Planning for Aboriginal children - advice
This advice provides additional information regarding case planning for Aboriginal children subject to a protection order.
Document ID number 2303, version 2, 1 March 2016.
See procedure Case planning for Aboriginal children for tasks that must be undertaken.
In addition to the best interests principles (s. 10 CYFA) and the decision-making principles (s. 11 CYFA), further specific principles for Aboriginal children are set out in ss. 12-14 of the CYFA.
Where a child is Aboriginal, child protection practitioners and managers should be aware of the requirements of the VACCA (pdf, 163.81 KB) protocol.
Unless objected to by the child or their family, the Aboriginal Child Specialist Advice and Support Service (ACSASS) will be directly involved in all formal decision-making processes including Aboriginal family-led decision making (AFLDM) meetings. A child and their family are entitled to refuse the direct involvement of an ACSASS worker in case planning meetings, however child protection must, in these circumstances, continue to consult with ACSASS concerning case planning decisions.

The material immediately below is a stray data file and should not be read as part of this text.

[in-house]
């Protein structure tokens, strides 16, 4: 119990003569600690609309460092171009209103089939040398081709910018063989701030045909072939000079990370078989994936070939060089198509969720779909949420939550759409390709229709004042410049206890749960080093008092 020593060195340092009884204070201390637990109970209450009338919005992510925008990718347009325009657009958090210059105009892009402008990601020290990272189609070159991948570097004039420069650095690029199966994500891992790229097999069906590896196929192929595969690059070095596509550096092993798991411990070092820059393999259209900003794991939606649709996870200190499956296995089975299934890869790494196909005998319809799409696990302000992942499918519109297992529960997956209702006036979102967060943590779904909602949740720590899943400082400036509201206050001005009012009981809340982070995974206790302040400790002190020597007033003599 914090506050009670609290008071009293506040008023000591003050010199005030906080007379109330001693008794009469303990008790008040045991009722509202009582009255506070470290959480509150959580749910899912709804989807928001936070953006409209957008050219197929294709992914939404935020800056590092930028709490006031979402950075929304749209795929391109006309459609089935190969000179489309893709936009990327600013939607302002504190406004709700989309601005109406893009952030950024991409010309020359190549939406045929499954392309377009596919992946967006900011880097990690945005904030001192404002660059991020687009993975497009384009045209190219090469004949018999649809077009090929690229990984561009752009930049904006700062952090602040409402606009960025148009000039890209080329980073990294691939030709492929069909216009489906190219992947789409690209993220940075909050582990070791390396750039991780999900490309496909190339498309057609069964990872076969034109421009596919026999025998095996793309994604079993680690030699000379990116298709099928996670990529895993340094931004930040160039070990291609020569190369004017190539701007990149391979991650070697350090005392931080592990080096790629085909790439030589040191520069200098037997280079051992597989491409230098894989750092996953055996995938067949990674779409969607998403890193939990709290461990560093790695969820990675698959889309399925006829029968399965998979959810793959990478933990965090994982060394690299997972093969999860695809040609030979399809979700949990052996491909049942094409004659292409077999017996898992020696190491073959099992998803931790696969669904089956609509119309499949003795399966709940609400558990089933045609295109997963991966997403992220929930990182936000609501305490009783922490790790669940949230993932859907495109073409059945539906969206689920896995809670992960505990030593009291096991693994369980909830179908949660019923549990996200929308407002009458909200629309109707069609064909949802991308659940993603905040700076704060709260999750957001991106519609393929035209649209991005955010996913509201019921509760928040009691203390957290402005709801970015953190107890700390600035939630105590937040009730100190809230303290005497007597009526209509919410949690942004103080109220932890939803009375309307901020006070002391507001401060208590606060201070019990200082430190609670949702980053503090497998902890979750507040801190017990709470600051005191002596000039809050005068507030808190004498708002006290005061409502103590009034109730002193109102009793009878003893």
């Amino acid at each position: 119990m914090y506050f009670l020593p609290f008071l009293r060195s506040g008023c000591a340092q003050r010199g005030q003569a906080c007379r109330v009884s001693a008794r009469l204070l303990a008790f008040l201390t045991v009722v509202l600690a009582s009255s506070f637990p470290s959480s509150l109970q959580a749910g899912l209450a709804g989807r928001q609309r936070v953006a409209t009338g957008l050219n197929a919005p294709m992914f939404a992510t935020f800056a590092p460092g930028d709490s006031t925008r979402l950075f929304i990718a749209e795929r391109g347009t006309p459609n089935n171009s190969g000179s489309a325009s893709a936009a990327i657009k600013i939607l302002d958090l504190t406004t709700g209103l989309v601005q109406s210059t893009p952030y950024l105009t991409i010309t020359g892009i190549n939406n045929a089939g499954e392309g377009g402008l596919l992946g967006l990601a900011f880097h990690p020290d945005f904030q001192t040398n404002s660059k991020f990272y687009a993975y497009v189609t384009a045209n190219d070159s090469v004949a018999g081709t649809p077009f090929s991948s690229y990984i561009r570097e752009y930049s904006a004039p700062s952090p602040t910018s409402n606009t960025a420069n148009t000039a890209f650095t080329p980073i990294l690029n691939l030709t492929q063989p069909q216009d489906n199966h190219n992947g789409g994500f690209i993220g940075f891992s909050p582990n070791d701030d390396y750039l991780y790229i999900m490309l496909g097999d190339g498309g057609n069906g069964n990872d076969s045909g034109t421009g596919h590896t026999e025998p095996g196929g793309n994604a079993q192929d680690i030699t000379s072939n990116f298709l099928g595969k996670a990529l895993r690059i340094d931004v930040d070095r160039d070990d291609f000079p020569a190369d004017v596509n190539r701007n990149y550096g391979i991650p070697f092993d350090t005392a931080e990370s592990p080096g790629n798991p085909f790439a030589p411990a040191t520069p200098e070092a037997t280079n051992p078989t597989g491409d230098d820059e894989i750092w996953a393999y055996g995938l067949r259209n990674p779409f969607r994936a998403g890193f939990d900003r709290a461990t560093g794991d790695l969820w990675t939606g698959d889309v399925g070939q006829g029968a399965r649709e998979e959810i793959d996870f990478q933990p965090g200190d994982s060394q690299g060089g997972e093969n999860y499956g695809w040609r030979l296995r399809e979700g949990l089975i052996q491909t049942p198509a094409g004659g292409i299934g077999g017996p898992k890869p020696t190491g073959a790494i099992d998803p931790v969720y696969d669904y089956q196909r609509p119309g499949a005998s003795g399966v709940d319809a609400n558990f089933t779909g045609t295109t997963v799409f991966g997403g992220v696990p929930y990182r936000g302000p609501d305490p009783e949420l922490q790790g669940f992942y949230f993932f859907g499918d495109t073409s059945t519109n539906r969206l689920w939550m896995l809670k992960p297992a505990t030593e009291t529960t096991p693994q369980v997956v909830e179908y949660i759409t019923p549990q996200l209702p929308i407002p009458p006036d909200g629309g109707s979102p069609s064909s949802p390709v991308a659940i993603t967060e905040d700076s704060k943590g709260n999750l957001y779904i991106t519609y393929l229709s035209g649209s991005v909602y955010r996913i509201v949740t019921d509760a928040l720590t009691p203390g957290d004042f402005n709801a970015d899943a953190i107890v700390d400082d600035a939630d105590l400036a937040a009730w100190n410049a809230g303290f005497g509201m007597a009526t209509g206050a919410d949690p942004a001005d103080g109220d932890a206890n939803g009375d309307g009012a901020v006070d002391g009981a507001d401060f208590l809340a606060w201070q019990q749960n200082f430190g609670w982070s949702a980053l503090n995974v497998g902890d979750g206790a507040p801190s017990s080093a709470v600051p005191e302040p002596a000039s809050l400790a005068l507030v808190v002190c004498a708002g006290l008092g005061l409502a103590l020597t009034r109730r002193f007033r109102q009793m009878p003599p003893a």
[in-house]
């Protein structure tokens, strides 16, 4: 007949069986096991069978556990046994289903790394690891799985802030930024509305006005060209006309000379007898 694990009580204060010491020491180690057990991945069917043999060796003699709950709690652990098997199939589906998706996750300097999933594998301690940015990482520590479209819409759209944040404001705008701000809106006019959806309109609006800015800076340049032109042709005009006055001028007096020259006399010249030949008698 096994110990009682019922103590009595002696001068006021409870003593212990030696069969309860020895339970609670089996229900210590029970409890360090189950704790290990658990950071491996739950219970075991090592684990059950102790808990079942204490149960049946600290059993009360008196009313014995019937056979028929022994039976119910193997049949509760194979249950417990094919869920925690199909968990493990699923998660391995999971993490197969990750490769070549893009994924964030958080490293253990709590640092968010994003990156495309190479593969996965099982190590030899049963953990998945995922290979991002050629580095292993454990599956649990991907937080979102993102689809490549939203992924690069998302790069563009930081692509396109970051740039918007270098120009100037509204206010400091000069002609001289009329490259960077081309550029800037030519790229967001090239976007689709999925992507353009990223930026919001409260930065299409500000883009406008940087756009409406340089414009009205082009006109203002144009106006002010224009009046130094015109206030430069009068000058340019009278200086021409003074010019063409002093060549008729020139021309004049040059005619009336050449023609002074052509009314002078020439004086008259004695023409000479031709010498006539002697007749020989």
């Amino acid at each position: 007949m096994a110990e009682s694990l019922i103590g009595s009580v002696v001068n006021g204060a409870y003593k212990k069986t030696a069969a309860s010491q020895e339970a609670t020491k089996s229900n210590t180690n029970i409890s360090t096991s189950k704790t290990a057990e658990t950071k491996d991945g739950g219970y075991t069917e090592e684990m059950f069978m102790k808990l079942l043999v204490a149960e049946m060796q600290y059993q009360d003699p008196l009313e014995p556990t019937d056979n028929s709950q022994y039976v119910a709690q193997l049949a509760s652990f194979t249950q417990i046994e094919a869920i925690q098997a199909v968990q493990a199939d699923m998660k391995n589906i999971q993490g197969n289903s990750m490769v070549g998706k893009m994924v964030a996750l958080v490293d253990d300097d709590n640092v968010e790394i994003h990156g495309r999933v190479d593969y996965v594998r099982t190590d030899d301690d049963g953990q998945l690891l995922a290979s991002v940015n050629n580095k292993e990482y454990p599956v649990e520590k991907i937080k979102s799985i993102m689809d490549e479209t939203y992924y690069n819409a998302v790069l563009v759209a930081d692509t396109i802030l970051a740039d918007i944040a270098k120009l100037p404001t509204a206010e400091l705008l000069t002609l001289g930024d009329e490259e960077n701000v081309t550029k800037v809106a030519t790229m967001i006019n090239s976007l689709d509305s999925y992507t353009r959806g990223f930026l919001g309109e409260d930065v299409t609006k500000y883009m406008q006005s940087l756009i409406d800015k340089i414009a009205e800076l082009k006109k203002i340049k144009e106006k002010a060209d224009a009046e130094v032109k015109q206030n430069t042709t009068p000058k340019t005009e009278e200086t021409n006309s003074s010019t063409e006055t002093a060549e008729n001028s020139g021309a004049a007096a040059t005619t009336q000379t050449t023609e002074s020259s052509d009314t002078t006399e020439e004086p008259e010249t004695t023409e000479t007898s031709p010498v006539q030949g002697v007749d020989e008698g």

The role of ACSASS in the case plan process is to:
- assist in identifying the goals and key changes required to achieve those goals
- assist in identifying the activities and tasks necessary to bring about change
- provide support to the parents and family to facilitate their understanding of the case plan, the goals and tasks in the actions table
- assist in identifying and locating family members who can help provide support and assistance to the child and their parents
- assist in identifying culturally appropriate services to undertake specific activities and responsibilities
- assist in identifying relevant members of the child's Aboriginal community to be involved in case planning decisions.
In accordance with the best interests principles, in the case of an Aboriginal child, the direct involvement of an ACSASS worker in case planning decisions does not replace the involvement of other members of the Aboriginal community to which the child belongs.
Where a case planning decision involves the placement of an Aboriginal child in out-of-home care, child protection will consult with ACSASS. ACSASS will assist in identifying a placement for the child, which complies with the Aboriginal child placement principle. ACSASS will also support the development of a cultural plan.